This is the second article in my four part series about bringing home puppies:

  1. Before you bring the puppy home
  2. Fear imprint stage
  3. New home: a scary place
  4. The first night

Puppies arriving at their new home, what a frightening experience.    Here’s an example:  Let’s say that beyond your control, you are ordered to go colonize Mars. Yes, Mars, not exactly close to home and up0on arrival you truly realize how alone and helpless you have become.  Sounds far out, yes?   Well, do you suppose a puppy could feel a bit like that when suddenly rousted from the only secure home he has ever known?  Suddenly his siblings and trusted mother are gone and he is plunked at a strange house with scents that are completely unfamiliar.  There is no way for him to get back to his secure and protective, canine mother.

And to adding to the complexity, the pup is just entering the highly critical Fear Imprint Stage which hits him between 8-10 weeks old.   The first of two fear stages is entering his life at exactly the same time you are taking your eight-week-old puppy home.  What does this mean?  Well, it means that you strongly need to protect this puppy and not allow anything to scare him.  What scares the puppy during the Fear Imprint Stage has every potential of staying with him for the rest of his life and could cause issues such as deep shyness, anti-social behavior or even biting later in life. So how do you handle this situation?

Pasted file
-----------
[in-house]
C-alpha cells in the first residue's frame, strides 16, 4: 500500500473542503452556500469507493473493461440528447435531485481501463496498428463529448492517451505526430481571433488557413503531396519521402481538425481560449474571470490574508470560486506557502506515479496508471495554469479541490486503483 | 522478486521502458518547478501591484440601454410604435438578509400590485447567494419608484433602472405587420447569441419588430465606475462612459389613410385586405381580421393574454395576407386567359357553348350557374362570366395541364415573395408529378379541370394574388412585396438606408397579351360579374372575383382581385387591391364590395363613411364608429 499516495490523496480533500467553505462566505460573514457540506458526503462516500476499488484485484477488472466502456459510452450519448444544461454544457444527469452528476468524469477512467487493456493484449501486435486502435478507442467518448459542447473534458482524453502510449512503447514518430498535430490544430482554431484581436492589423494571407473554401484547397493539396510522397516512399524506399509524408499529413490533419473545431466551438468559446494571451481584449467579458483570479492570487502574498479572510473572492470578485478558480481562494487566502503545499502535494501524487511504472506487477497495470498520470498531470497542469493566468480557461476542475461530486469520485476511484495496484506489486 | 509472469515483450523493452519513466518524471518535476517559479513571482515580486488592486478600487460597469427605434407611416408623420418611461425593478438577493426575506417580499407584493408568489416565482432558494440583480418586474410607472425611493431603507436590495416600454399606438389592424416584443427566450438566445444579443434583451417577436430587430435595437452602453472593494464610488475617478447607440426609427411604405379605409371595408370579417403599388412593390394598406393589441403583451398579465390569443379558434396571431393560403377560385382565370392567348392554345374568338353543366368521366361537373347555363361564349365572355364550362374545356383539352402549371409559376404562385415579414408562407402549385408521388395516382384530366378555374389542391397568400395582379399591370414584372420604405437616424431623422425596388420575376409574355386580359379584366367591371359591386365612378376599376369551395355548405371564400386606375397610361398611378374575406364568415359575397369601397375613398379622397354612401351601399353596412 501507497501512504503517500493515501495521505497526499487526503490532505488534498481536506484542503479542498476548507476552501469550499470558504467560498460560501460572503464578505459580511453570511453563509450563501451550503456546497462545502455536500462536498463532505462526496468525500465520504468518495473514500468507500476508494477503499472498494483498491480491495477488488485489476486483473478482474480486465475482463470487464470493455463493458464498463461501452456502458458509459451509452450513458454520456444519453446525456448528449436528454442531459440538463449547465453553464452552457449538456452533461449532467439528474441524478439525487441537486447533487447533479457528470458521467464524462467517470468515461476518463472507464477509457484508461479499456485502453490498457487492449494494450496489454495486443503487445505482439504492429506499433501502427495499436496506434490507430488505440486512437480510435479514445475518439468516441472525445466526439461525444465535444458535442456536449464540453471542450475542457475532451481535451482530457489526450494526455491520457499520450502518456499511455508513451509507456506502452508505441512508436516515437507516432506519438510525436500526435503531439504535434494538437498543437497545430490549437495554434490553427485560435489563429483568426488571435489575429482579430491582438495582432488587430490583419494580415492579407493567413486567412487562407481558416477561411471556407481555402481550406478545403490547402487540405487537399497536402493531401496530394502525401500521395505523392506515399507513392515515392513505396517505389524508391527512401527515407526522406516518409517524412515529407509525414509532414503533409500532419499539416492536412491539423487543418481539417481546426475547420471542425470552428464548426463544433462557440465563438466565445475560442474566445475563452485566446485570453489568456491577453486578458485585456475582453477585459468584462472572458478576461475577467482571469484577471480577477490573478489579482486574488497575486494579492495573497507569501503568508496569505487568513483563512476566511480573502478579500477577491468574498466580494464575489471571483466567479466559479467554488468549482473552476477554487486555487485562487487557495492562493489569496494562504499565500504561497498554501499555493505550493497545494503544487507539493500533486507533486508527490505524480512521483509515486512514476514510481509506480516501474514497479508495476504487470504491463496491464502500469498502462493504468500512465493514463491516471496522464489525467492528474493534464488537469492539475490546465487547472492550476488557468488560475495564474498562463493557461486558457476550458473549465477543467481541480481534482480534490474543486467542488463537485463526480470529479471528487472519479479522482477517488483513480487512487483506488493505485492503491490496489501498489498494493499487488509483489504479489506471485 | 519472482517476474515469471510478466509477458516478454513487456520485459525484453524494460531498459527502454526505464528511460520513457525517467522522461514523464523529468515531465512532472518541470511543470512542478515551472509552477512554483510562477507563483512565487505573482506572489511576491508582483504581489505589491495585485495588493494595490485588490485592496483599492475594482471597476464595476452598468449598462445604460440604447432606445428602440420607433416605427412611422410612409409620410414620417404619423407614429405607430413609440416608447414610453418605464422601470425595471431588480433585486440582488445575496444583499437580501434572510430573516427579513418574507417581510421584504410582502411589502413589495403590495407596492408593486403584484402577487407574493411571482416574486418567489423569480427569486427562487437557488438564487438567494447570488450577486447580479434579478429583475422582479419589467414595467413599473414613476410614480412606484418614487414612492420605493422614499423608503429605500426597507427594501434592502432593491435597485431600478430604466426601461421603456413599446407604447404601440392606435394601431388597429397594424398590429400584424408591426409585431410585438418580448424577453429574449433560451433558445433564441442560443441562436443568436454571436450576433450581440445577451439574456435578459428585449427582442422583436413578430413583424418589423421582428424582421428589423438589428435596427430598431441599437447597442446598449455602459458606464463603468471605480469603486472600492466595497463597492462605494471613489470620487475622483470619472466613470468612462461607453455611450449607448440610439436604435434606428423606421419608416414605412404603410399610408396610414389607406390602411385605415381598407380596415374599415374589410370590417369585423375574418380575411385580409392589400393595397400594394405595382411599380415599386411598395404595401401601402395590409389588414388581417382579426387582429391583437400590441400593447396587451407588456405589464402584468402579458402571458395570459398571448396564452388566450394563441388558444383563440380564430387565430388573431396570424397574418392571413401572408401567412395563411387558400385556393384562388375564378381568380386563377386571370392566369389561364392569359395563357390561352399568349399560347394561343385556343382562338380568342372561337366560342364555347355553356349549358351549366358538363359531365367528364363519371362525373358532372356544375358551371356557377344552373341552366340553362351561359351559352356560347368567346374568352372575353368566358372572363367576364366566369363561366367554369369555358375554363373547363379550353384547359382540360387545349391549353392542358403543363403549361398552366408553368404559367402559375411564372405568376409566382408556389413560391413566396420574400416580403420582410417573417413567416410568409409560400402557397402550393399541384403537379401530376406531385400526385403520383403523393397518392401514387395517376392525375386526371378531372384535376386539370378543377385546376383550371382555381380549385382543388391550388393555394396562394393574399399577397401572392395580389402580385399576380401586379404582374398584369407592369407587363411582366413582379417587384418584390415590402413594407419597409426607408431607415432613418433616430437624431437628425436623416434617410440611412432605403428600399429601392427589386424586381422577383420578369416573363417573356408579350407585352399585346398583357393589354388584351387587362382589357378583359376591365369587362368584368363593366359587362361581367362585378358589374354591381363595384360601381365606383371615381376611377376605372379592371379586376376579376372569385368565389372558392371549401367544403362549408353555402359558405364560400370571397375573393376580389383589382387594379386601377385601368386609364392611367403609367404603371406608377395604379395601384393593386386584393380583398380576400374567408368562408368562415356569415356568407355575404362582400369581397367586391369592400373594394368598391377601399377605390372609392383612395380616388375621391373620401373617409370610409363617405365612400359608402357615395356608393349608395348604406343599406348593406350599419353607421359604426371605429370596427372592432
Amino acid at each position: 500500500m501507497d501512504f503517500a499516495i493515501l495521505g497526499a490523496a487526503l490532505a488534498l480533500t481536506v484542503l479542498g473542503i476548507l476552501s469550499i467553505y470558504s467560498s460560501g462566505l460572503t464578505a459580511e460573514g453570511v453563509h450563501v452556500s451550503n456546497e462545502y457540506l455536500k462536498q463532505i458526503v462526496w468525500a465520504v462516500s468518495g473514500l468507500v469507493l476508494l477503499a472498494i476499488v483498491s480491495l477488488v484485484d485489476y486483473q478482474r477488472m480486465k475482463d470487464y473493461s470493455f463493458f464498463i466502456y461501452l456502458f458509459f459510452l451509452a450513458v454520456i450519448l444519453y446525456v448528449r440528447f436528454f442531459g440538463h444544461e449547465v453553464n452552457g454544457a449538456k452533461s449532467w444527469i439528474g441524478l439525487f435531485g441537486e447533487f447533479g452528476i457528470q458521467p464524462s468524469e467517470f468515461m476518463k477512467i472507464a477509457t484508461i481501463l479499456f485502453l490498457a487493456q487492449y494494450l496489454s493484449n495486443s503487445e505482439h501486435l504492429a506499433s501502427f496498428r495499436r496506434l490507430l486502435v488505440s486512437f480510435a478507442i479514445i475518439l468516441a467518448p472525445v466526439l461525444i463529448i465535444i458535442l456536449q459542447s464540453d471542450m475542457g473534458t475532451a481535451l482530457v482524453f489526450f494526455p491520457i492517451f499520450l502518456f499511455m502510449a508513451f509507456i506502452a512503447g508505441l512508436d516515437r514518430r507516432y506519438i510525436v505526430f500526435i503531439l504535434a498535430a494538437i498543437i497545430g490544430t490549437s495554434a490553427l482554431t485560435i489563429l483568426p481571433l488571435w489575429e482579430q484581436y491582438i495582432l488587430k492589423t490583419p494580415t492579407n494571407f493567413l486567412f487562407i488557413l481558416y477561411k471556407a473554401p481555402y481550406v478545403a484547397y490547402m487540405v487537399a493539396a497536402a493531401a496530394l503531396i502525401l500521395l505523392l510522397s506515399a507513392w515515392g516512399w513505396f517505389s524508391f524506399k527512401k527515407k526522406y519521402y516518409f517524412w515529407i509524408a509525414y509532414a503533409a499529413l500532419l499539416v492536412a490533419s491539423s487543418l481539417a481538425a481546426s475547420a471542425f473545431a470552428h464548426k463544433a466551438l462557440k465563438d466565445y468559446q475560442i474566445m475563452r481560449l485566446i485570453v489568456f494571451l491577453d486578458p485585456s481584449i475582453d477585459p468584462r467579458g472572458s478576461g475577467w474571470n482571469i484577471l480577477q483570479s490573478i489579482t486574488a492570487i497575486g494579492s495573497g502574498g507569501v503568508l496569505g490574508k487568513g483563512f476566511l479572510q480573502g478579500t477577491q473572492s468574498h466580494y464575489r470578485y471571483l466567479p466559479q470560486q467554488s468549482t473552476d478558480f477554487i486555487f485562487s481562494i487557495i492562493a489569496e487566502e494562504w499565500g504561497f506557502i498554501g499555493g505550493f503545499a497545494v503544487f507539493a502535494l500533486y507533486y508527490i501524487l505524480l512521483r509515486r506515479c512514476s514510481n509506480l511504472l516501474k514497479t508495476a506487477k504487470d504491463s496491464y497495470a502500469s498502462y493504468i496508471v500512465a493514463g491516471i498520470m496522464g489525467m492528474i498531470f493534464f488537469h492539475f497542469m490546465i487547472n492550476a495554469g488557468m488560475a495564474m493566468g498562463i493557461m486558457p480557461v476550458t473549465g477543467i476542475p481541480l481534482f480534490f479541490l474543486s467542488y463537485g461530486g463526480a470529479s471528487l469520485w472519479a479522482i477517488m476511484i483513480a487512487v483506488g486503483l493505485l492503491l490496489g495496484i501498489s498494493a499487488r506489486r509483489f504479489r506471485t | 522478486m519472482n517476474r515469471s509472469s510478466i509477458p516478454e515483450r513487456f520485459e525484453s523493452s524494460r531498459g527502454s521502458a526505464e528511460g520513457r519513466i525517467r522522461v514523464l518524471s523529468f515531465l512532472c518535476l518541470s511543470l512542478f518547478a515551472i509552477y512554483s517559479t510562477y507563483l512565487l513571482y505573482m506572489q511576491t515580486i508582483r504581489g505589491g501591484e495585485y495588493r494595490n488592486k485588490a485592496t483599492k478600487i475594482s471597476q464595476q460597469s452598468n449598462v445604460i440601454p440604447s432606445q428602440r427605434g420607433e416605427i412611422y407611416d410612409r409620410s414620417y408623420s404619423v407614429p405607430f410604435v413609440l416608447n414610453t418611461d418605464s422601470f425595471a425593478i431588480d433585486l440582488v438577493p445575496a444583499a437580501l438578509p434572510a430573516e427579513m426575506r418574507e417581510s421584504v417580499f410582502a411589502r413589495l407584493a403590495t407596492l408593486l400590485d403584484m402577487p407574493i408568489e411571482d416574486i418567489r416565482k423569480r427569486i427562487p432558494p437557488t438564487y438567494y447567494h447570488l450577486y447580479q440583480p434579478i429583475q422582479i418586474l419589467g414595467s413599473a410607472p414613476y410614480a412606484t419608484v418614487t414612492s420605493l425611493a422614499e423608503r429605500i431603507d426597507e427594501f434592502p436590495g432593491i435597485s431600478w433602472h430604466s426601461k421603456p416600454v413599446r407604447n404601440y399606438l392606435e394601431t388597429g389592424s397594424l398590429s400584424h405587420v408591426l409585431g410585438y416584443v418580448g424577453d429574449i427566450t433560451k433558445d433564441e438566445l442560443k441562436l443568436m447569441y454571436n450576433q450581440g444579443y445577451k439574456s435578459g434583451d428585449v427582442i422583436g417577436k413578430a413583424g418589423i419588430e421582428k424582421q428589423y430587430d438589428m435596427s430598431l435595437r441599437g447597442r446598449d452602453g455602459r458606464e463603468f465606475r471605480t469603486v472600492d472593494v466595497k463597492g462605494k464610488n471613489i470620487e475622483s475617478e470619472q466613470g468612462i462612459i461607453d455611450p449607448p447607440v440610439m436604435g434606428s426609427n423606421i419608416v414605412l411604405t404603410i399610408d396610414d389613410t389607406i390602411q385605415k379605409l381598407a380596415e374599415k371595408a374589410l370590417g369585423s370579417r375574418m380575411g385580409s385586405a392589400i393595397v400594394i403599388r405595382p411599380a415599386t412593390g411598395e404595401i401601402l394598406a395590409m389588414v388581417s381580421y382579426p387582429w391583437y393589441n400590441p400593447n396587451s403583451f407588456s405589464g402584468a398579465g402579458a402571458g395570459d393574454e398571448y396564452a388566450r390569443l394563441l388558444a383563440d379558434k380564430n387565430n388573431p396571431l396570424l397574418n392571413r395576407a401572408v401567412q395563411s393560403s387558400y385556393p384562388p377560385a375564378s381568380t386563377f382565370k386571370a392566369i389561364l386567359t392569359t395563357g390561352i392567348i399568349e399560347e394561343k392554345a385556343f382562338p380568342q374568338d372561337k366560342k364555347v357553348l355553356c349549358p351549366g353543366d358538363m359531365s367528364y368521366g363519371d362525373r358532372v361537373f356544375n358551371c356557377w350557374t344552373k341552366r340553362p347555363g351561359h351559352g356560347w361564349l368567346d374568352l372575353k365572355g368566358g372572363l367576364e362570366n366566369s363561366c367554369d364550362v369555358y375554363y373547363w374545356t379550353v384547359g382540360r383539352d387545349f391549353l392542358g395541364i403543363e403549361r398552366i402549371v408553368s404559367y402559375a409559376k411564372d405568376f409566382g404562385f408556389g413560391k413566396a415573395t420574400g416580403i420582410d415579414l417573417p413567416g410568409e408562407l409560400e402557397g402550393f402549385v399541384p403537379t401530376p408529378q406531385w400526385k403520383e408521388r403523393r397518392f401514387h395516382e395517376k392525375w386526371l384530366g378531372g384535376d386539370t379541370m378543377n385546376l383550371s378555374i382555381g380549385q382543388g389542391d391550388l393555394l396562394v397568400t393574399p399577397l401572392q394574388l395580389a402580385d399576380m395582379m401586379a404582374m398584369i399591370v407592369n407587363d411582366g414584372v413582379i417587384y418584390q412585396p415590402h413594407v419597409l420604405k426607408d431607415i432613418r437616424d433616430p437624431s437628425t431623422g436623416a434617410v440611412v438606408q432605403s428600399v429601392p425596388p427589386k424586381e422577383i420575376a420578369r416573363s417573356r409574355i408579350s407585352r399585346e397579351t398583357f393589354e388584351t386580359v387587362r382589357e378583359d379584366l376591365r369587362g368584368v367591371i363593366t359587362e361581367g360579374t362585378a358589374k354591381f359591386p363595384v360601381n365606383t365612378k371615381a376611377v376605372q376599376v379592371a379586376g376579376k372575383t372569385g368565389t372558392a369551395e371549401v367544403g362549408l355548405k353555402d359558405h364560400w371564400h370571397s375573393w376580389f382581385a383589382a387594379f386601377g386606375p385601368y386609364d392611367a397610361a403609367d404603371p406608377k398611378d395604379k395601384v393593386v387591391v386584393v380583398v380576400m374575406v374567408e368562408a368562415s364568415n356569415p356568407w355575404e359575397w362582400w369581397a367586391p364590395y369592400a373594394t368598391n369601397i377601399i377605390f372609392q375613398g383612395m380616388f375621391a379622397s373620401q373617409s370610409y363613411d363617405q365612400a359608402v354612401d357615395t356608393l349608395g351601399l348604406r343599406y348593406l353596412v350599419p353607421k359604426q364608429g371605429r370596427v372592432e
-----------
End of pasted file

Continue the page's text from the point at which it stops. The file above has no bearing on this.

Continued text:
This early stage of the puppy’s life is the most critical leaning time for the pup and everything that happens is being stored in his brain.  His brain will transmit this information into his life always.  If it’s the wrong information or coming from a scary experience, your pup could exhibit behavior in what we humans deem as undesirable and invalid fears towards children, other dogs or strangers.   These behaviors are difficult to break but caught early, a qualty, professional trainer will recognize the problems and most likely be able to greatly assist the pup.  Because most dog bites happen to children and most dog bites happen because the dog is fearful, this pup must be handled with great thought and consideration plus a calm leadership that will make the pup feel secure.

So you are taking this pup home during the the time that his brain is entering it’s peak rate of growth.  Then how will you introduce this puppy to your home and family?  How will you make sure the puppy feels confident and secure? And just how many weeks does the peak rate of growth last?  What exactly is it that will scare this pup?   Read on: New home: a scary place